The Color Line: Legacy for the Twenty-First Century

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University of Missouri Press, 1993 - Social Science - 87 pages
3 Reviews
In our nation's history - the color line - as it becomes our legacy for the next century. The Color Line originated as three lectures delivered at the University of Missouri-Columbia in April 1992, just one day after the "not guilty" verdict was returned in the trial of Los Angeles police officers in the beating of Rodney King. The violence that shook Los Angeles and soon erupted in other cities across the country provided a dramatic backdrop for Franklin's message: the.

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User Review  - PinkPandaParade - LibraryThing

Franklin's The Color Line is the chronicle of US racial struggles from the 17th century onwards. The color line, that subtle racial strain that separates society in schools, housing, government, and ... Read full review

Review: The Color Line: Legacy for the Twenty-First Century

User Review  - Kate Richey - Goodreads

A short book of essays on race and reconciliation in America in the 1980s, with some retrospective passages. Franklin's style is concise almost to a fault; yet his stark reporting of ugly historical ... Read full review

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About the author (1993)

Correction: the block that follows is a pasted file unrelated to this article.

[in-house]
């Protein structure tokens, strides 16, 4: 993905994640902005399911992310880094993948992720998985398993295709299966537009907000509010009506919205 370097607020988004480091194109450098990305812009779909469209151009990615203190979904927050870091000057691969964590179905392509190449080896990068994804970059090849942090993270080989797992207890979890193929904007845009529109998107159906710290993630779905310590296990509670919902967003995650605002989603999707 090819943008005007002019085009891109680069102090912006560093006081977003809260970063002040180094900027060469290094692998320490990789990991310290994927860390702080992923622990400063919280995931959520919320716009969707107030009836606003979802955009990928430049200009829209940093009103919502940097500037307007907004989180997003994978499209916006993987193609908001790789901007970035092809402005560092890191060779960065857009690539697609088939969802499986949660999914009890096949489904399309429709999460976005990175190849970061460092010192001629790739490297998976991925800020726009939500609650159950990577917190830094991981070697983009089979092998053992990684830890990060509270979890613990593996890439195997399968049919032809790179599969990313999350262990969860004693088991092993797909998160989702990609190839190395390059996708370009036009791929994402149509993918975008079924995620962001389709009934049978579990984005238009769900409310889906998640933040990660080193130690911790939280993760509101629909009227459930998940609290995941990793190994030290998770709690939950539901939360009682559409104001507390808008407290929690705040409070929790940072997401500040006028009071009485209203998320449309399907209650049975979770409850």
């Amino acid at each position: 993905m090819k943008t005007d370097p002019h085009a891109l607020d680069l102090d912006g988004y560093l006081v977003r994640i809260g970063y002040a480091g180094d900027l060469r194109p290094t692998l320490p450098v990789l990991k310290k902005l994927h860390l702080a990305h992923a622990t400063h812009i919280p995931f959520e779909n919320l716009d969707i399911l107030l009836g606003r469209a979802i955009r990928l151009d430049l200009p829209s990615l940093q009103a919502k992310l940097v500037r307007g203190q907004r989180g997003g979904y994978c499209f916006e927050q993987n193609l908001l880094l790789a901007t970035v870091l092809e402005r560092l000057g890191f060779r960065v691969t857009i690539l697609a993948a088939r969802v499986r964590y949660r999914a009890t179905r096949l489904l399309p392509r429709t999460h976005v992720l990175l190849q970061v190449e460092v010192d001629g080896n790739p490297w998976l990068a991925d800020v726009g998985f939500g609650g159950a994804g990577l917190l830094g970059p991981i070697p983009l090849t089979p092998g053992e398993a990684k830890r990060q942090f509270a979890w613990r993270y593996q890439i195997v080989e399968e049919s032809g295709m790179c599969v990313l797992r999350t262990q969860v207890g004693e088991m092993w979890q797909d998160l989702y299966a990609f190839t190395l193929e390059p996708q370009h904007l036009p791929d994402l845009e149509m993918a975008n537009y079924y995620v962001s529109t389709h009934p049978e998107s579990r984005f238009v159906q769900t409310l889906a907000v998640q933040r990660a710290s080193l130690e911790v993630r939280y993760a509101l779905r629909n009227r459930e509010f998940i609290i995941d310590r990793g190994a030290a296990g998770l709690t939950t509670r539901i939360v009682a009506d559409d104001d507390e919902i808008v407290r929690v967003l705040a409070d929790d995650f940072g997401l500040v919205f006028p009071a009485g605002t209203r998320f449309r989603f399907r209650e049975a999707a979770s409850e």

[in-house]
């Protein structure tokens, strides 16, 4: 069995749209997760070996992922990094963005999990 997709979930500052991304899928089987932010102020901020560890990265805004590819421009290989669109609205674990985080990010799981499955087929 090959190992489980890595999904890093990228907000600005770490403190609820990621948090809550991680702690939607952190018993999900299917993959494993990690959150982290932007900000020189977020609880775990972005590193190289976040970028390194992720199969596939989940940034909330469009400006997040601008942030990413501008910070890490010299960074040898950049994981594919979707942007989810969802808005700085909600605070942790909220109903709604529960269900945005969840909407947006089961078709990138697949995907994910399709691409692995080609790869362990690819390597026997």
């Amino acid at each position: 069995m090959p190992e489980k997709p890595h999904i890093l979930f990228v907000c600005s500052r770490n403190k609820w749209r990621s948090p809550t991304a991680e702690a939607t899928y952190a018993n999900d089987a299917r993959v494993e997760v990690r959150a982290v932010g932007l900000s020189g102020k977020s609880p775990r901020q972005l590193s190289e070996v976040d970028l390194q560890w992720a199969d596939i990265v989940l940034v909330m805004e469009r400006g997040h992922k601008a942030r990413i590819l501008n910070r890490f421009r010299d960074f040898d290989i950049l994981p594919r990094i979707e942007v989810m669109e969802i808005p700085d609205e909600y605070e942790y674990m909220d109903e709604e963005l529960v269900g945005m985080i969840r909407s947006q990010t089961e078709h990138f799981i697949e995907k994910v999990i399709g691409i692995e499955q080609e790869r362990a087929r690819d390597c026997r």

The son of an attorney who practiced before the U.S. Supreme Court, John Hope Franklin was born in Rentiesville, Oklahoma on January 2, 1915. He received a B. A. from Fisk University in 1935 and a master's degree in 1936 and a Ph.D. in 1941 from Harvard University. During his career in education, he taught at a numerous institutions including Brooklyn College, Harvard University, the University of Chicago, and Duke University. He also had teaching stints in Australia, China, and Zimbabwe. He has written numerous scholarly works including The Militant South, 1800-1861 (1956); Reconstruction After the Civil War (1961); The Emancipation Proclamation (1963); and The Color Line: Legacy for the 21st Century (1993). His comprehensive history From Slavery to Freedom: A History of African-Americans (1947) is generally acknowledged to be the basic survey of African American history. He received numerous awards during his lifetime including the Medal of Freedom in 1995 and the John W. Kluge Prize for the Study of Humanities in 2006. He worked with Thurgood Marshall's team of lawyers in their effort to end segregation in the 1954 case Brown v. Board of Education and participated in the 1965 march from Selma to Montgomery, Alabama with Dr. Martin Luther King, Jr. He was president of the American Historical Association, the Organization of American Historians, the Southern Historical Association, and the American Studies Association. He was also a founding member of the Black Academy of Arts and served on the U.S. Commission for UNESCO and the Committee on International Exchange of Scholars. He died of congestive heart failure on March 25, 2009 at the age of 94.

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